UK law firms “turn to tech rather than job cuts” to adapt to future

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UK law firms are preferring to adopt new technology rather than cut staff to address the current economic climate when compared to their US and Australian counterparts, new research has found.

UK firms were also more likely, by small margins, to increase their fees and cut costs.

Global legal tech firm Litera gathered responses from 314 law firm managers for Navigating the Legal Horizon. A third of the firms were in the UK, a third in the US and just under a third in Australia, with the remainder in Europe and Canada.

Six out of 10 UK law firms said they would be adapting to the current economic climate by adopting new technology to “increase efficiencies”. This compared with 48% of US firms and only three out of 10 in Australia.

More than half of UK firms said they were increasing fees to cope with economic changes – 57%, compared to 53% for US firms and 46% for Australian firms.

Cutting costs, such as business travel, marketing or entertainment, followed a similar pattern, with 55% of UK firms doing this – just ahead of the US.

However, UK law firms were much less likely to be reducing headcount. Only a fifth of UK firms were doing this, compared to a third of US firms and almost a half of Australian firms.

US firms led the way when it came to changing their pricing models, with 55% of firms taking this approach, compared to 51% in the two other countries.

Almost all (92%) UK firms’ work involved alternative fee arrangements for nearly half or more of their work, with flat fees the most common in the UK.

Almost two thirds of law firms across the three countries supported phasing out the billable hour, which was seen as “outdated”, “not aligned with client interests” and “less efficient”.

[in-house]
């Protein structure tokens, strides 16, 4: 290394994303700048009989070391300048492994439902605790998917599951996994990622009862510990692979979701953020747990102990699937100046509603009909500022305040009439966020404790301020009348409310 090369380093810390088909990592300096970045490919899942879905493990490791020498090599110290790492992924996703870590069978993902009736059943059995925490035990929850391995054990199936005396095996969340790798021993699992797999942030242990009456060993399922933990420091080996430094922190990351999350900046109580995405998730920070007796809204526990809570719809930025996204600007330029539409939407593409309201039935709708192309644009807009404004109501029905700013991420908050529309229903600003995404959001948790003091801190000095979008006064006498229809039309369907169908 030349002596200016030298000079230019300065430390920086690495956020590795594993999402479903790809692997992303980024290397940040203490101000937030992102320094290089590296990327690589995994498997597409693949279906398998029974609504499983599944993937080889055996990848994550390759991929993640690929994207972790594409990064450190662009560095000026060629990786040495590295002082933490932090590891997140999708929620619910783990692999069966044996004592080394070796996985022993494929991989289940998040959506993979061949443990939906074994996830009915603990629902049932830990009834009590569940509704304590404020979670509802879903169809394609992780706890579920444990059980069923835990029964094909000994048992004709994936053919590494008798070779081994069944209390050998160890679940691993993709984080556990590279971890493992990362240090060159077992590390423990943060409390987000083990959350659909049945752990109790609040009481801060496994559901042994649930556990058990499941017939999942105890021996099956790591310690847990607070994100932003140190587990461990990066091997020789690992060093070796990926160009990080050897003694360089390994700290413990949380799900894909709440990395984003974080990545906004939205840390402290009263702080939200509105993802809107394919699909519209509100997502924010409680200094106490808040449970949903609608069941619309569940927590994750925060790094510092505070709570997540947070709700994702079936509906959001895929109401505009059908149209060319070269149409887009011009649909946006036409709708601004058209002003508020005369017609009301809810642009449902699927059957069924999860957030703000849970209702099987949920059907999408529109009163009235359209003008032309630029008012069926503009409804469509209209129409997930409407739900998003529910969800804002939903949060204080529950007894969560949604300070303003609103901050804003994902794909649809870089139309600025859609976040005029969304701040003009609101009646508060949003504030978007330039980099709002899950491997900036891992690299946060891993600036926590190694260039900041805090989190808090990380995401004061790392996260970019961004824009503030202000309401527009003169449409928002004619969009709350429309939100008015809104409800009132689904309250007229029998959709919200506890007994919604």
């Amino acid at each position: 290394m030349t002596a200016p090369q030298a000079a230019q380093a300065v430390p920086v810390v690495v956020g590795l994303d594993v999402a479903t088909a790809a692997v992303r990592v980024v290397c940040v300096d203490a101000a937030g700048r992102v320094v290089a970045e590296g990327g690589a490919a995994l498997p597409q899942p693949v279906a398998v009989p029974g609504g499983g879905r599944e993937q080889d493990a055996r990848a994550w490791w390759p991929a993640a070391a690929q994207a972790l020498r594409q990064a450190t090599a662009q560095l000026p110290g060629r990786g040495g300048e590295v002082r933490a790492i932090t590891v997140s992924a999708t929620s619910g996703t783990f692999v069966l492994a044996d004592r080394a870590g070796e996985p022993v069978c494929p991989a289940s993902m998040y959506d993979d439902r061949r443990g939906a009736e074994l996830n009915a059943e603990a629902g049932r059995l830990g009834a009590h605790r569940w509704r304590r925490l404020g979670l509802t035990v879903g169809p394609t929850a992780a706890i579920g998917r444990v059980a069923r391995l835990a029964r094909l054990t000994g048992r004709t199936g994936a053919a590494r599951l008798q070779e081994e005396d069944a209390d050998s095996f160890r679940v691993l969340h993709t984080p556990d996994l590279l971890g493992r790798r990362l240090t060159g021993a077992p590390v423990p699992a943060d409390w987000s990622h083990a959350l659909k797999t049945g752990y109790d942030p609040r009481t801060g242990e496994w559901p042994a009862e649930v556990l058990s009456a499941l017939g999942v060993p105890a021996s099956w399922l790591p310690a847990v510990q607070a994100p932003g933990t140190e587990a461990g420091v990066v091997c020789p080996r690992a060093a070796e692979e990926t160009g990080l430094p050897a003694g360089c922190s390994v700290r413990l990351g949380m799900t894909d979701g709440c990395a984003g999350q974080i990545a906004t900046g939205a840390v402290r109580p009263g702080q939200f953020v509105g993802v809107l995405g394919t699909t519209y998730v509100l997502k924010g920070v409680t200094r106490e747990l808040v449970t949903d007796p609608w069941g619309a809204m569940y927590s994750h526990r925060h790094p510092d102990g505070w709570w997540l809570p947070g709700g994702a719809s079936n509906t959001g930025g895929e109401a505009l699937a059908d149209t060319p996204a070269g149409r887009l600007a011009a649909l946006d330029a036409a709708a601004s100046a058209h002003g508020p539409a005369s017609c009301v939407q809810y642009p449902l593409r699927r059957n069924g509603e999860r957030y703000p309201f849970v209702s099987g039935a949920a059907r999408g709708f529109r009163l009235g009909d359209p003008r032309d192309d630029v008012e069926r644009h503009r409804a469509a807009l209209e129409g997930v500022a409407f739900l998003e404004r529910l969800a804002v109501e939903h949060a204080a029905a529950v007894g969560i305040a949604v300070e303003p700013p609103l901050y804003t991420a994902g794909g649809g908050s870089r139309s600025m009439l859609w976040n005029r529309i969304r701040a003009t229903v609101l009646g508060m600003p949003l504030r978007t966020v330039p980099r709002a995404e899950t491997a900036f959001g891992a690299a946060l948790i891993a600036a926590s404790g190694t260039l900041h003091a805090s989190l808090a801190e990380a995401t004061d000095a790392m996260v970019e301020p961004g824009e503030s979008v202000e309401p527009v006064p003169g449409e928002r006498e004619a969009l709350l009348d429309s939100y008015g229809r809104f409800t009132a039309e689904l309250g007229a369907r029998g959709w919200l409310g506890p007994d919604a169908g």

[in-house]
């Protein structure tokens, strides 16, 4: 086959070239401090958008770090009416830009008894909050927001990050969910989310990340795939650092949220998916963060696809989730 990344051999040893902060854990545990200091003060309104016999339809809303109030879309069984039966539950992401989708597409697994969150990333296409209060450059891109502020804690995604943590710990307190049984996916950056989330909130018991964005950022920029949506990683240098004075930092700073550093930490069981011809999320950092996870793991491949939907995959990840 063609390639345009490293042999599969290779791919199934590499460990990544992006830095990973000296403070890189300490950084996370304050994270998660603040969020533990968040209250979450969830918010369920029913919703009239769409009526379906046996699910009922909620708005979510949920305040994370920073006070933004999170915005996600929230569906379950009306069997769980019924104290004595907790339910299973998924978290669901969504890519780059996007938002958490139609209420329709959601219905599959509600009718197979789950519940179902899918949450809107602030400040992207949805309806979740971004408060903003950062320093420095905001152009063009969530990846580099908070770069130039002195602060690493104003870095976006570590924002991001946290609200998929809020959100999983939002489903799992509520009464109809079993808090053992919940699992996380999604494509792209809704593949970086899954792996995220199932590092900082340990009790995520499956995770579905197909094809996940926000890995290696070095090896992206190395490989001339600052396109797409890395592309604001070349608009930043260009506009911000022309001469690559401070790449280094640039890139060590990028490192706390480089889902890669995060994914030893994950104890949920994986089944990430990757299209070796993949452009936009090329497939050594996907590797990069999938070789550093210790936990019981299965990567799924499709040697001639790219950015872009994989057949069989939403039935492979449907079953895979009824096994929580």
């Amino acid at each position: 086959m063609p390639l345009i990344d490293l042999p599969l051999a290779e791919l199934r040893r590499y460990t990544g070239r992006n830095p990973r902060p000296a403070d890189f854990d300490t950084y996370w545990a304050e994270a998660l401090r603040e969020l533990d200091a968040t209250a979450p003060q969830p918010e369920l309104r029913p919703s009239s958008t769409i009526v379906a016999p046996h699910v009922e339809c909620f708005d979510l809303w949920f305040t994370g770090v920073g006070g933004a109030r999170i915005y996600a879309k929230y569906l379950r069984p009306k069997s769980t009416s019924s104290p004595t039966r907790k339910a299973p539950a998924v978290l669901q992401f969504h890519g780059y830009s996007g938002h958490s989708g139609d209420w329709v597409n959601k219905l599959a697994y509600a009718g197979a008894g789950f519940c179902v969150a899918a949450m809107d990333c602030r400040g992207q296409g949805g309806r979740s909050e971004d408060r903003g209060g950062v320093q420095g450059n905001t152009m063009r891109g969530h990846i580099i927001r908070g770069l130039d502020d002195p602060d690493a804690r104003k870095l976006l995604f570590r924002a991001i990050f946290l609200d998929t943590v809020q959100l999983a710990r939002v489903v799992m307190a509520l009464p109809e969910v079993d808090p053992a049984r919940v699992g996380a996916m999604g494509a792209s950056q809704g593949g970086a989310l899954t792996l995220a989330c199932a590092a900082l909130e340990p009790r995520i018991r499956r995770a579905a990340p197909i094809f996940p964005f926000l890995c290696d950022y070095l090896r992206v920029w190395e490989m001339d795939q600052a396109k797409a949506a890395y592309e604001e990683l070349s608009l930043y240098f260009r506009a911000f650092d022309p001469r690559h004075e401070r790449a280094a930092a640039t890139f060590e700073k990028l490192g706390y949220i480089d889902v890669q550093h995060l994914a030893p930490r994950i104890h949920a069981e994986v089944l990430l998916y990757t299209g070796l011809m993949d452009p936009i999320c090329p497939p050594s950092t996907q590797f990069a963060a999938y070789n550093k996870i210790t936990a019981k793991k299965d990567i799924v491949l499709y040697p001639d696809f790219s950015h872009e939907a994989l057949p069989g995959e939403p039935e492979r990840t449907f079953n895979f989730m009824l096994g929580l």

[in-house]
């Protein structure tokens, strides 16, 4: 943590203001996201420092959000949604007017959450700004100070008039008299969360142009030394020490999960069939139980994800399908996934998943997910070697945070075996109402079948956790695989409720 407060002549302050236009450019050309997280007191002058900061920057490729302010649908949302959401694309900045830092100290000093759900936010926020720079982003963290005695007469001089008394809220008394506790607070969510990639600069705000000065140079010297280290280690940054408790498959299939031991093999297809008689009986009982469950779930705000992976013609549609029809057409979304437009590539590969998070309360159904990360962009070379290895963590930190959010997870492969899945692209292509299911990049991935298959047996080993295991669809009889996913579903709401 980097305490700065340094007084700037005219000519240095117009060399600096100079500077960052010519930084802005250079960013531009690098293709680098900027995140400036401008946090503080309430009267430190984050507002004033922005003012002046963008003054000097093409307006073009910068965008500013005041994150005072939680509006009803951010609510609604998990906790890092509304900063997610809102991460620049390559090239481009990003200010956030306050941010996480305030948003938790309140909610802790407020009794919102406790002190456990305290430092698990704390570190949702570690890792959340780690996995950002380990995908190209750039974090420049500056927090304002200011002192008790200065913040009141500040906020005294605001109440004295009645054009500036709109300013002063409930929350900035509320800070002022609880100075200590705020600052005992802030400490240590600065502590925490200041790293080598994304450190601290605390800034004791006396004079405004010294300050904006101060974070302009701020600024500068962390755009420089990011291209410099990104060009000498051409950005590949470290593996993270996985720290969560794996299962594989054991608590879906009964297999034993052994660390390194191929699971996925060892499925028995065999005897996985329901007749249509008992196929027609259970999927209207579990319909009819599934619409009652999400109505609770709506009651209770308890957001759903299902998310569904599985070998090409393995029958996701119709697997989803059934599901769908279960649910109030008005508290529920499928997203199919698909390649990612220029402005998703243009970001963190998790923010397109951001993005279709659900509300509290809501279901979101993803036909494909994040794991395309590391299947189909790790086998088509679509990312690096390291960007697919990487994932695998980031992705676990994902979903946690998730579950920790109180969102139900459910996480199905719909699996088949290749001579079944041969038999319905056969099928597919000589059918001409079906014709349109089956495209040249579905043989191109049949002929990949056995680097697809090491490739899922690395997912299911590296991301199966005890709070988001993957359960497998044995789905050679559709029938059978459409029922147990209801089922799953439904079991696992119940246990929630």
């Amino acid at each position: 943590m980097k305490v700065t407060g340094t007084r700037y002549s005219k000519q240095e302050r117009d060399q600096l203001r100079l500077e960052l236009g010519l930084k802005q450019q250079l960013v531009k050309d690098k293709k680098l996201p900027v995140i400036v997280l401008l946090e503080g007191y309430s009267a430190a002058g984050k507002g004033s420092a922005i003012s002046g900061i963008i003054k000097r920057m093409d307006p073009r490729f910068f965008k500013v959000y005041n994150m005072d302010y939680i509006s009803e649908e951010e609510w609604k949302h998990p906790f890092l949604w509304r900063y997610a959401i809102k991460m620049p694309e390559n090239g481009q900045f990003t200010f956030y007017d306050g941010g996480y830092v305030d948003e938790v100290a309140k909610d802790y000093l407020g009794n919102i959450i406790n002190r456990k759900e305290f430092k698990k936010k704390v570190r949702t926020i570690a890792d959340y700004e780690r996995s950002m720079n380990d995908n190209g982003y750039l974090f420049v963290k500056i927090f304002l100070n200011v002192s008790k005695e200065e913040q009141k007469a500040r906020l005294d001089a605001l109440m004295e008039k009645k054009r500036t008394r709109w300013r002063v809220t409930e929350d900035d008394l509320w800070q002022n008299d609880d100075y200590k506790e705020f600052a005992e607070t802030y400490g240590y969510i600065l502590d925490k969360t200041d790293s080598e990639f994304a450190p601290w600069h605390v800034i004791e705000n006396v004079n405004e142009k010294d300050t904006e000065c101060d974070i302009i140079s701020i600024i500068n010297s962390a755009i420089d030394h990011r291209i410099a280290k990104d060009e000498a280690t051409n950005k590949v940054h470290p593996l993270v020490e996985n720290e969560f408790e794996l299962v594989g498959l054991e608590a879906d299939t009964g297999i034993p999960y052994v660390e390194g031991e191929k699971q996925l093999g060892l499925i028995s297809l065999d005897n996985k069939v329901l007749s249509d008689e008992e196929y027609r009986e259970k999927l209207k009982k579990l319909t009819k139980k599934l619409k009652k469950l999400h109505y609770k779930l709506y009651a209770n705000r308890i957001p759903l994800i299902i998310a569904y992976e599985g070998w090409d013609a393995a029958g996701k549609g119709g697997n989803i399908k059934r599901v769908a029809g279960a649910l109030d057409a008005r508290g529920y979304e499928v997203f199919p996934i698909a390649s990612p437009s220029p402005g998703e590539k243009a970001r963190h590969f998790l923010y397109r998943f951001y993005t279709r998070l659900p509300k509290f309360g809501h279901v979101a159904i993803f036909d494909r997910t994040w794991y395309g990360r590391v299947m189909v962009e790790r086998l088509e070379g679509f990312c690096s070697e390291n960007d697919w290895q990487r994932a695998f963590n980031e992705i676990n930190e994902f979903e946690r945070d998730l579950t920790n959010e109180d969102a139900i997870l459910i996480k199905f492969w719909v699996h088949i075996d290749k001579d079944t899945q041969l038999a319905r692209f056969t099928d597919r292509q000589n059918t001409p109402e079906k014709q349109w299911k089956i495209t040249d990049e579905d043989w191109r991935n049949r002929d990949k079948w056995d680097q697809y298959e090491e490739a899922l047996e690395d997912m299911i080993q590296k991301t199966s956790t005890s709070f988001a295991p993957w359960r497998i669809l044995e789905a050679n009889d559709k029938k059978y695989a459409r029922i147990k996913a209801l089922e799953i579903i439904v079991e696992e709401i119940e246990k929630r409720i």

Three-quarters of all law firms (73% in the UK) said the new technology they were most likely to adopt over the next 12 months was artificial intelligence (AI) to improve “efficiency, profitability, and overall value creation”. This was followed by cybersecurity protection solutions and all-in-one legal platforms.

Barry Solomon, vice-president, M&A integration at Litera, said in his foreword to the report: “Clients are becoming more sophisticated and want to talk about value instead of just hours.

“GenAI will likely feed into this both by making some types of legal services more efficient and predictable, and by providing the insight necessary to craft more accurate AFAs. GenAI will accelerate what’s already happening in the space by providing more transparency.”

Avaneesh Marwaha, chairman of the board at Litera, added: “It is really encouraging to see how UK law firms are adapting to the current economic climate by adopting new technology.

“Out of all the regions surveyed, the UK had the lowest number of firms reporting that they plan to reduce headcount, suggesting that the implementation of new technologies has created confidence in their ability to enhance their profitability and operational efficiency.”


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